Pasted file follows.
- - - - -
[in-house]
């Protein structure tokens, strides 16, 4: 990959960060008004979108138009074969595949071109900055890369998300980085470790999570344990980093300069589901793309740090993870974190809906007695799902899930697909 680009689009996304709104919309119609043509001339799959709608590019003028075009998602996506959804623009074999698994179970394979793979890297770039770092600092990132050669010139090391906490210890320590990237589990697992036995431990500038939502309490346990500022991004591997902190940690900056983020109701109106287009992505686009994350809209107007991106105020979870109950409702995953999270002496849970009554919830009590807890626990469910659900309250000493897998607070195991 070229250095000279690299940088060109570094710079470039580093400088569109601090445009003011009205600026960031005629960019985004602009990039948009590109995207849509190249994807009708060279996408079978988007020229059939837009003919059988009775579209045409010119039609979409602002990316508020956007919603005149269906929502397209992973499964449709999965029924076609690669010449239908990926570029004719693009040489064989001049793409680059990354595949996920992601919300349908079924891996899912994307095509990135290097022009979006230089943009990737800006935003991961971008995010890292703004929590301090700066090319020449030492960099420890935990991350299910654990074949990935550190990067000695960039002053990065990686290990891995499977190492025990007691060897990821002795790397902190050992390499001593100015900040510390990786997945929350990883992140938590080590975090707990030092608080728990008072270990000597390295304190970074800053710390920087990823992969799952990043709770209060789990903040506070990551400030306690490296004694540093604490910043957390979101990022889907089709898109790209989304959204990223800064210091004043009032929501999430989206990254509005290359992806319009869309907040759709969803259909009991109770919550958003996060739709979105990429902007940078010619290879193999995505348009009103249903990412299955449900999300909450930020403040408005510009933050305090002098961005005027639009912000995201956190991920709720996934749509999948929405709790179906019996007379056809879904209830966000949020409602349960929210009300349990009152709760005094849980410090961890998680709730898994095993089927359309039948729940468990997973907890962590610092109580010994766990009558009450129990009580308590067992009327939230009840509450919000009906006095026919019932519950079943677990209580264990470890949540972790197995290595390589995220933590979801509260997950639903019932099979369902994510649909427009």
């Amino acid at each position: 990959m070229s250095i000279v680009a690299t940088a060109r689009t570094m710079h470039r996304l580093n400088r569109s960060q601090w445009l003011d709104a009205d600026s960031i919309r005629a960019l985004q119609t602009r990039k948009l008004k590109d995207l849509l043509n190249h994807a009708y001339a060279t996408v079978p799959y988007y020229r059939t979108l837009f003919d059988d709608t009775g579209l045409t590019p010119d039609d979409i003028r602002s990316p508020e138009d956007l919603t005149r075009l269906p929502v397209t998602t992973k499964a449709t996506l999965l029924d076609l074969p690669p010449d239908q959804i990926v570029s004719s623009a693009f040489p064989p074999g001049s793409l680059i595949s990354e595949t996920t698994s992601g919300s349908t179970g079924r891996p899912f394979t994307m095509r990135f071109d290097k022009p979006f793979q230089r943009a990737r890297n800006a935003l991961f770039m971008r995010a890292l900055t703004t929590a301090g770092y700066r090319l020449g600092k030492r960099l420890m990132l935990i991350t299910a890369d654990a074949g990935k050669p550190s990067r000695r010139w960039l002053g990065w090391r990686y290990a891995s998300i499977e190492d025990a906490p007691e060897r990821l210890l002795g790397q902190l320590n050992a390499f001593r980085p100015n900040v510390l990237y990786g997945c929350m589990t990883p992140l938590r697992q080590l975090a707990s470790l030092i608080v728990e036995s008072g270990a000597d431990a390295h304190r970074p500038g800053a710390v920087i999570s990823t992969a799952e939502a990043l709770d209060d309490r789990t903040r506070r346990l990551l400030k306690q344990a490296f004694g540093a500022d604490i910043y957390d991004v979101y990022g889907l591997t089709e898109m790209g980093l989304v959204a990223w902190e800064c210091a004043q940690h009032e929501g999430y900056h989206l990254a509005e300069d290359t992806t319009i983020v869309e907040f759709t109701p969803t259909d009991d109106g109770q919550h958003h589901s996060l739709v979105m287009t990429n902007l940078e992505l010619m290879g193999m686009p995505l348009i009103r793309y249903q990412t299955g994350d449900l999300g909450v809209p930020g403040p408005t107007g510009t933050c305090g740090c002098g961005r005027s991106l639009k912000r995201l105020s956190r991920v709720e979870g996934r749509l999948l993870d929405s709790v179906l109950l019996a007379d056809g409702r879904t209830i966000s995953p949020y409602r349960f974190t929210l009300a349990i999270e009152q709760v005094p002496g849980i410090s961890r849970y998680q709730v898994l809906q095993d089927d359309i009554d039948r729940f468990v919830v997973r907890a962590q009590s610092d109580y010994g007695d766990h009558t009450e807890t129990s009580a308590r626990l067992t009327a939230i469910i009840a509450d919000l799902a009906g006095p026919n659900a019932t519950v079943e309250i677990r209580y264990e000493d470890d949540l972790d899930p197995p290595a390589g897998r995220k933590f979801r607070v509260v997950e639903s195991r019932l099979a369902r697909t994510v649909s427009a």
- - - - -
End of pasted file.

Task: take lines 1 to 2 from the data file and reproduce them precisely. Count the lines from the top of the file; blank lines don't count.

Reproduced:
[in-house]
């Protein structure tokens, strides 16, 4: 990959960060008004979108138009074969595949071109900055890369998300980085470790999570344990980093300069589901793309740090993870974190809906007695799902899930697909 680009689009996304709104919309119609043509001339799959709608590019003028075009998602996506959804623009074999698994179970394979793979890297770039770092600092990132050669010139090391906490210890320590990237589990697992036995431990500038939502309490346990500022991004591997902190940690900056983020109701109106287009992505686009994350809209107007991106105020979870109950409702995953999270002496849970009554919830009590807890626990469910659900309250000493897998607070195991 070229250095000279690299940088060109570094710079470039580093400088569109601090445009003011009205600026960031005629960019985004602009990039948009590109995207849509190249994807009708060279996408079978988007020229059939837009003919059988009775579209045409010119039609979409602002990316508020956007919603005149269906929502397209992973499964449709999965029924076609690669010449239908990926570029004719693009040489064989001049793409680059990354595949996920992601919300349908079924891996899912994307095509990135290097022009979006230089943009990737800006935003991961971008995010890292703004929590301090700066090319020449030492960099420890935990991350299910654990074949990935550190990067000695960039002053990065990686290990891995499977190492025990007691060897990821002795790397902190050992390499001593100015900040510390990786997945929350990883992140938590080590975090707990030092608080728990008072270990000597390295304190970074800053710390920087990823992969799952990043709770209060789990903040506070990551400030306690490296004694540093604490910043957390979101990022889907089709898109790209989304959204990223800064210091004043009032929501999430989206990254509005290359992806319009869309907040759709969803259909009991109770919550958003996060739709979105990429902007940078010619290879193999995505348009009103249903990412299955449900999300909450930020403040408005510009933050305090002098961005005027639009912000995201956190991920709720996934749509999948929405709790179906019996007379056809879904209830966000949020409602349960929210009300349990009152709760005094849980410090961890998680709730898994095993089927359309039948729940468990997973907890962590610092109580010994766990009558009450129990009580308590067992009327939230009840509450919000009906006095026919019932519950079943677990209580264990470890949540972790197995290595390589995220933590979801509260997950639903019932099979369902994510649909427009």